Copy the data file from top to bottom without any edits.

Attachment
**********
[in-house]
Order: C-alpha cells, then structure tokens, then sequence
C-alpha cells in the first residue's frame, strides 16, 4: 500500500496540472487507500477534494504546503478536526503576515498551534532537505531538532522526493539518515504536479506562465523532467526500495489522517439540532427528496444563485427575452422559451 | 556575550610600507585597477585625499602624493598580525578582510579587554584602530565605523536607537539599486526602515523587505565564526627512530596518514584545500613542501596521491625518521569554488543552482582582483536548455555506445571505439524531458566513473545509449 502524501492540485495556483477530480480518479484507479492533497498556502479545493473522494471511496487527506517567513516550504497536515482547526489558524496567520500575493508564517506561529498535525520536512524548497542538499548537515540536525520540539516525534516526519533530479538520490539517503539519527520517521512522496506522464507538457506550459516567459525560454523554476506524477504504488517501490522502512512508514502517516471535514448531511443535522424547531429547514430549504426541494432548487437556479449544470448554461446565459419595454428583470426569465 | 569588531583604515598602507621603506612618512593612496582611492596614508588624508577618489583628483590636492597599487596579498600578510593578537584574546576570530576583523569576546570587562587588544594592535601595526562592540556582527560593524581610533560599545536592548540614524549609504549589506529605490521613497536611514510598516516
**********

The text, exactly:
[in-house]
Order: C-alpha cells, then structure tokens, then sequence
C-alpha cells in the first residue's frame, strides 16, 4: 500500500496540472487507500477534494504546503478536526503576515498551534532537505531538532522526493539518515504536479506562465523532467526500495489522517439540532427528496444563485427575452422559451 | 556575550610600507585597477585625499602624493598580525578582510579587554584602530565605523536607537539599486526602515523587505565564526627512530596518514584545500613542501596521491625518521569554488543552482582582483536548455555506445571505439524531458566513473545509449 502524501492540485495556483477530480480518479484507479492533497498556502479545493473522494471511496487527506517567513516550504497536515482547526489558524496567520500575493508564517506561529498535525520536512524548497542538499548537515540536525520540539516525534516526519533530479538520490539517503539519527520517521512522496506522464507538457506550459516567459525560454523554476506524477504504488517501490522502512512508514502517516471535514448531511443535522424547531429547514430549504426541494432548487437556479449544470448554461446565459419595454428583470426569465 | 569588531583604515598602507621603506612618512593612496582611492596614508588624508577618489583628483590636492597599487596579498600578510593578537584574546576570530576583523569576546570587562587588544594592535601595526562592540556582527560593524581610533560599545536592548540614524549609504549589506529605490521613497536611514510598516516